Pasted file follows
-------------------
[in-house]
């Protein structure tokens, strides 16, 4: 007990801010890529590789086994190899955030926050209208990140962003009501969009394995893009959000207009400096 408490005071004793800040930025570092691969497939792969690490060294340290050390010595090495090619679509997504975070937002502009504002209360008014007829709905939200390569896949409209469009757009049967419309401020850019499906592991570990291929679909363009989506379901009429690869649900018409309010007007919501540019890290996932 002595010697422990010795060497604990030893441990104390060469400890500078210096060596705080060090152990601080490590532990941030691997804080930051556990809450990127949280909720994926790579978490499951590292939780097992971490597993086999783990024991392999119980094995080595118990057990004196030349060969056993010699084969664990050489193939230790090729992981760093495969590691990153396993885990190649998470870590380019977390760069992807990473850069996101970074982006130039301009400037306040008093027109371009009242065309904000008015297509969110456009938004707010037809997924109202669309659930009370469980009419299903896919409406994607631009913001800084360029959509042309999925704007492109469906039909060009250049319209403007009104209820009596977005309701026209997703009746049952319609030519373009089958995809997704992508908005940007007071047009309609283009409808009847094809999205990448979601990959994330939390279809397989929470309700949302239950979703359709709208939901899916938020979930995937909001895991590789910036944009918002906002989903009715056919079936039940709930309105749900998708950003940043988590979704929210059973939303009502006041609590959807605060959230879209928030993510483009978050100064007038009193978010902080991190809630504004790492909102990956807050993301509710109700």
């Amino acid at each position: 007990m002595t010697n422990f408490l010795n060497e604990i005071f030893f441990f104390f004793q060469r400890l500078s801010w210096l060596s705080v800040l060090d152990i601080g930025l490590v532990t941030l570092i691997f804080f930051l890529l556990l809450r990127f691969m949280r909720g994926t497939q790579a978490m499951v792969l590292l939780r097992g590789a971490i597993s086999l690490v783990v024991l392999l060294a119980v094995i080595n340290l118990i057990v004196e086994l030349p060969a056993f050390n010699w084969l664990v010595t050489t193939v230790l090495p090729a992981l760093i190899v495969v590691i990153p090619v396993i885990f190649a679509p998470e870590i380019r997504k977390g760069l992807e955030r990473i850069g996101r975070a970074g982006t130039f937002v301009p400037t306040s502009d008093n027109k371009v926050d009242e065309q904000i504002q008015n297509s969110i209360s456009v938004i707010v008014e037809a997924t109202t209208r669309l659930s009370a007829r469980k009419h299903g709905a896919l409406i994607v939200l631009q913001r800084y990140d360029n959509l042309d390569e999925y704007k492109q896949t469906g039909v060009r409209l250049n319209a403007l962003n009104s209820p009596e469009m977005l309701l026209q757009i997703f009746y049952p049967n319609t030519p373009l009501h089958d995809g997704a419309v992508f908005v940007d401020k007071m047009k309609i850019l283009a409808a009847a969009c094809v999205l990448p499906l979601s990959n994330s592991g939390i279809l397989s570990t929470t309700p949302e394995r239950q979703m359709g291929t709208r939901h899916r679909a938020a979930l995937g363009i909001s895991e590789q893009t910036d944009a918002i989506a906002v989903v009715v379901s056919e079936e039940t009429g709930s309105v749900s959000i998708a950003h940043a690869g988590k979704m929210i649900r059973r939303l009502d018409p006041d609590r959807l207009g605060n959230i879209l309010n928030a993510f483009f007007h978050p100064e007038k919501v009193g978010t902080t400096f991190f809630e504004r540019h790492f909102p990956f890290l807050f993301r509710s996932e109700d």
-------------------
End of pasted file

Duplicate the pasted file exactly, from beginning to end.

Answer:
[in-house]
């Protein structure tokens, strides 16, 4: 007990801010890529590789086994190899955030926050209208990140962003009501969009394995893009959000207009400096 408490005071004793800040930025570092691969497939792969690490060294340290050390010595090495090619679509997504975070937002502009504002209360008014007829709905939200390569896949409209469009757009049967419309401020850019499906592991570990291929679909363009989506379901009429690869649900018409309010007007919501540019890290996932 002595010697422990010795060497604990030893441990104390060469400890500078210096060596705080060090152990601080490590532990941030691997804080930051556990809450990127949280909720994926790579978490499951590292939780097992971490597993086999783990024991392999119980094995080595118990057990004196030349060969056993010699084969664990050489193939230790090729992981760093495969590691990153396993885990190649998470870590380019977390760069992807990473850069996101970074982006130039301009400037306040008093027109371009009242065309904000008015297509969110456009938004707010037809997924109202669309659930009370469980009419299903896919409406994607631009913001800084360029959509042309999925704007492109469906039909060009250049319209403007009104209820009596977005309701026209997703009746049952319609030519373009089958995809997704992508908005940007007071047009309609283009409808009847094809999205990448979601990959994330939390279809397989929470309700949302239950979703359709709208939901899916938020979930995937909001895991590789910036944009918002906002989903009715056919079936039940709930309105749900998708950003940043988590979704929210059973939303009502006041609590959807605060959230879209928030993510483009978050100064007038009193978010902080991190809630504004790492909102990956807050993301509710109700």
């Amino acid at each position: 007990m002595t010697n422990f408490l010795n060497e604990i005071f030893f441990f104390f004793q060469r400890l500078s801010w210096l060596s705080v800040l060090d152990i601080g930025l490590v532990t941030l570092i691997f804080f930051l890529l556990l809450r990127f691969m949280r909720g994926t497939q790579a978490m499951v792969l590292l939780r097992g590789a971490i597993s086999l690490v783990v024991l392999l060294a119980v094995i080595n340290l118990i057990v004196e086994l030349p060969a056993f050390n010699w084969l664990v010595t050489t193939v230790l090495p090729a992981l760093i190899v495969v590691i990153p090619v396993i885990f190649a679509p998470e870590i380019r997504k977390g760069l992807e955030r990473i850069g996101r975070a970074g982006t130039f937002v301009p400037t306040s502009d008093n027109k371009v926050d009242e065309q904000i504002q008015n297509s969110i209360s456009v938004i707010v008014e037809a997924t109202t209208r669309l659930s009370a007829r469980k009419h299903g709905a896919l409406i994607v939200l631009q913001r800084y990140d360029n959509l042309d390569e999925y704007k492109q896949t469906g039909v060009r409209l250049n319209a403007l962003n009104s209820p009596e469009m977005l309701l026209q757009i997703f009746y049952p049967n319609t030519p373009l009501h089958d995809g997704a419309v992508f908005v940007d401020k007071m047009k309609i850019l283009a409808a009847a969009c094809v999205l990448p499906l979601s990959n994330s592991g939390i279809l397989s570990t929470t309700p949302e394995r239950q979703m359709g291929t709208r939901h899916r679909a938020a979930l995937g363009i909001s895991e590789q893009t910036d944009a918002i989506a906002v989903v009715v379901s056919e079936e039940t009429g709930s309105v749900s959000i998708a950003h940043a690869g988590k979704m929210i649900r059973r939303l009502d018409p006041d609590r959807l207009g605060n959230i879209l309010n928030a993510f483009f007007h978050p100064e007038k919501v009193g978010t902080t400096f991190f809630e504004r540019h790492f909102p990956f890290l807050f993301r509710s996932e109700d």